Landry said the sevens team is “absolutely” aware what it can do for the future of its sport.

“But it’s not what we’re thinking about in the moment,” she said. “If we put on a good performance, that’s going to kind of do leaps and bounds for the sport. Worry about the process and our game, and I think the rest will take care of itself.”

SOCCER

Sinclair knows what it’s like to have a stellar performance translate into support at home. The Burnaby, B.C., native’s hat trick in London in a heartbreaking semifinal loss to the Americans put her team on the map.

Sinclair is picking up where she left off with two goals so far in Rio, giving her 164 for her career. But Canada’s talismanic captain is joined this time by a younger cast including 21-year-old forward Beckie, who scored Canada’s other two goals.

Canada has an early flight Sunday for Brasilia where it will take on No. 2 Germany on Tuesday in Group F play.

“These tournaments are brutal with the (short) turnaround and the travel that catches up on players. So it puts us in a good situation to have a good go at Germany,” said Canada head coach John Herdman. “There’s some history to be made there. And to give rest where it’s needed to players that have been putting big shifts in.”

BASKETBALL

In women’s basketball, Tamara Tatham of Brampton, Ont., had 20 points as Canada opened its quest for a first ever Olympic medal with a win over China. Team captain Kim Gaucher of Mission, B.C., led all players with 10 rebounds.

The lopsided score came as a bit of a surprise as China is ranked eighth in the world, one spot higher than Canada.

“A great way to start, I couldn’t be happier,” said head coach Lisa Thomaidis. “There are still some things to shore up at the defensive end but we’re feeling good moving forward.”

Canada will play Serbia on Monday.

TENNIS

Elsewhere, tennis star Eugenie Bouchard of Westmount, Que., was victorious in her Olympic debut, making short work of American Sloane Stephens with a 6-3, 6-3 win. Bouchard won on a break when Stephens sent her volley long while facing match point.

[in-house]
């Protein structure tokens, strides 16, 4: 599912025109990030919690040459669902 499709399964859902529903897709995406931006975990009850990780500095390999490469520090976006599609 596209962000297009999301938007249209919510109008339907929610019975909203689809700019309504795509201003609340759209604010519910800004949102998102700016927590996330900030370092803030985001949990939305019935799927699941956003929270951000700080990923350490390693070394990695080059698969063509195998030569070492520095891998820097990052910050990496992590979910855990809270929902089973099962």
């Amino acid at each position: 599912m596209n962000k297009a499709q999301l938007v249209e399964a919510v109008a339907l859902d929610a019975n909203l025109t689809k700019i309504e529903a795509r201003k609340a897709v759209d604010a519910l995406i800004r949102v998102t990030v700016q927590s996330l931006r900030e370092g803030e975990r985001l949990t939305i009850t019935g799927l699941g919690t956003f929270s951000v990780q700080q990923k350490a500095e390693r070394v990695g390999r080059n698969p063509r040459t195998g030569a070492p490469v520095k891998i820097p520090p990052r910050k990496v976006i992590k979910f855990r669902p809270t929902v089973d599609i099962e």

Vancouver’s Vasek Pospisil wasn’t as fortunate on the men’s side, falling 6-1, 6-3 to France’s Gael Monfils.

MEN’S SWIMMING

Victoria’s Ryan Cochrane failed to qualify for the finals of the men’s 400-metre freestyle on Saturday at the Rio Games, falling short of the medal round for a third straight Olympics.

Cochrane finished his heat in 3:45.83 to place 11th overall. The top eight swimmers advance to Saturday night’s final.

“It’s frustrating, but I know I’m fortunate enough to have two chances at the Olympics and not a lot of people get that second chance,” said Cochrane, who will race in the 1,500 freestyle — his best event — on Friday. “I’m an old-enough athlete to know where to see what I need to work on and I have six days to do that.”

SINGLE SCULLS

Carling Zeeman of Cambridge, Ont., advanced to the quarter-finals in the women’s single sculls as the Olympic rowing competition kicked off in windy conditions. Two other Canadian crews failed to advance and will have to row in repechage rounds.